Toronto’s sewage woes

September 30, 2009

Toronto’s sewage woes were in the news last week.

The Globe and Mail, the Toronto Sun, and the Toronto Star all ran stories about legal charges arising from a sewage bypass at Toronto’s Ashbridges Bay treatment plant. (A "bypass" occurs when heavy rains threaten to overwhelm the sewage treatment plant or flood people’s basements. Operators, allowing sewage to bypass full treatment, discharge partially treated sewage into the lake.)

Last week’s news stories focussed on the fact that Ontario’s Environment Ministry laid charges against Toronto for discharging partially treated sewage into Lake Ontario for five days in late 2006. The ministry had approved two days of bypasses. Apparently the city neglected to close the bypass gates and the discharges continued for several more days.

But the real story here isn’t that charges have been laid. (In fact, those charges were filed in November 2008.) The real story is that charges should be laid far more often.

Sewage bypasses are common. According to the Toronto Sun, sewage at the city’s three treatment plants has legally bypassed full treatment 91 times in the last three years.

In Flushing Out the Truth, Ecojustice estimates the volume of Toronto’s sewage pollution. The city, it says, dumped billions of litres of un-treated or under-treated sewage in 2006 and 2007. These releases were from bypasses and combined sewer overflows. (The latter occur when pipes carrying both sewage and stormwater cannot handle the volume of the liquid in them and overflow directly into Lake Ontario or our rivers, without any treatment at all.) The report calls attention to serious inadequacies in measuring and reporting such releases, concluding that "the province simply does not know how much sewage is escaping proper treatment and being dumped in Ontario’s waterways."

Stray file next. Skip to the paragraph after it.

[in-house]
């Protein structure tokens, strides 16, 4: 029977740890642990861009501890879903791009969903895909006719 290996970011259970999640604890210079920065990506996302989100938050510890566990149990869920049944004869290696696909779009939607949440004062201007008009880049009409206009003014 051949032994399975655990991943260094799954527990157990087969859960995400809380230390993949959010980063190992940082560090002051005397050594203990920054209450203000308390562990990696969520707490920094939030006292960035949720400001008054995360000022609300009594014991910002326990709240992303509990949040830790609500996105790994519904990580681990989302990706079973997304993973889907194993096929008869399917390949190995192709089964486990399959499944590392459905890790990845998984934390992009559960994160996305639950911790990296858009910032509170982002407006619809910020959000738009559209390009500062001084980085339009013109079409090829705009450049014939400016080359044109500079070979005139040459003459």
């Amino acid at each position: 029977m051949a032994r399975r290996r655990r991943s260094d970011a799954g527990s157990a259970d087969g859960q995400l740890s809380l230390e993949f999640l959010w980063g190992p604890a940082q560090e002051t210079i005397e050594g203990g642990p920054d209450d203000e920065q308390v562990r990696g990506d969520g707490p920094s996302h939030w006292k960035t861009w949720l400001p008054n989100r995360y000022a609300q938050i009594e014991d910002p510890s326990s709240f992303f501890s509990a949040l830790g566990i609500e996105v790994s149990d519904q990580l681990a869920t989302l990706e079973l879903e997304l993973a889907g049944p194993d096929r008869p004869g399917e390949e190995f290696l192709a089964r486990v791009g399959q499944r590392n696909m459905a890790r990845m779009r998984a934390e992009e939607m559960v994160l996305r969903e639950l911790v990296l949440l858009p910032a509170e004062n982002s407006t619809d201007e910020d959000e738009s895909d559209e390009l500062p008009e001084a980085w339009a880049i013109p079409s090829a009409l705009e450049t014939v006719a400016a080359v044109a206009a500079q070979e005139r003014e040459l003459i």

Information on the quality of Toronto’s sewage discharges can be found on the Pollution Watch web site, which records the release of pollutants by facilities across Canada. Relying on data from Environment Canada, the site indicates that in 2006, Toronto was the country’s largest water polluter. The Ashbridges Bay treatment plant alone released 13,679,710 kg of pollutants into Lake Ontario. Its biggest releases were nitrates, ammonia, and phosphorus; it also released zinc, copper, lead, cadmium, arsenic, and mercury.

Why isn’t the Environment Ministry doing more to curb Toronto’s chronic pollution?


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